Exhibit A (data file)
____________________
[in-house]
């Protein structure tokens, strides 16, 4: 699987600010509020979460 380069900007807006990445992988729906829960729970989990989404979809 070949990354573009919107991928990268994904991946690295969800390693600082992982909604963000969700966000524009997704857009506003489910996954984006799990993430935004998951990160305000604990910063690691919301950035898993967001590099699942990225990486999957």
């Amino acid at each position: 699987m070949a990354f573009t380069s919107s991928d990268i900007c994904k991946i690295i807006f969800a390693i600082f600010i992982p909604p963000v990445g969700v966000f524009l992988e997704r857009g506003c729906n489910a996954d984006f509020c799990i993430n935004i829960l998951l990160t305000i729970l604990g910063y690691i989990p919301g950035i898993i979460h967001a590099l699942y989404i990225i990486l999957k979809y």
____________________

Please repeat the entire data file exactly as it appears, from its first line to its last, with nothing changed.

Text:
[in-house]
């Protein structure tokens, strides 16, 4: 699987600010509020979460 380069900007807006990445992988729906829960729970989990989404979809 070949990354573009919107991928990268994904991946690295969800390693600082992982909604963000969700966000524009997704857009506003489910996954984006799990993430935004998951990160305000604990910063690691919301950035898993967001590099699942990225990486999957």
């Amino acid at each position: 699987m070949a990354f573009t380069s919107s991928d990268i900007c994904k991946i690295i807006f969800a390693i600082f600010i992982p909604p963000v990445g969700v966000f524009l992988e997704r857009g506003c729906n489910a996954d984006f509020c799990i993430n935004i829960l998951l990160t305000i729970l604990g910063y690691i989990p919301g950035i898993i979460h967001a590099l699942y989404i990225i990486l999957k979809y």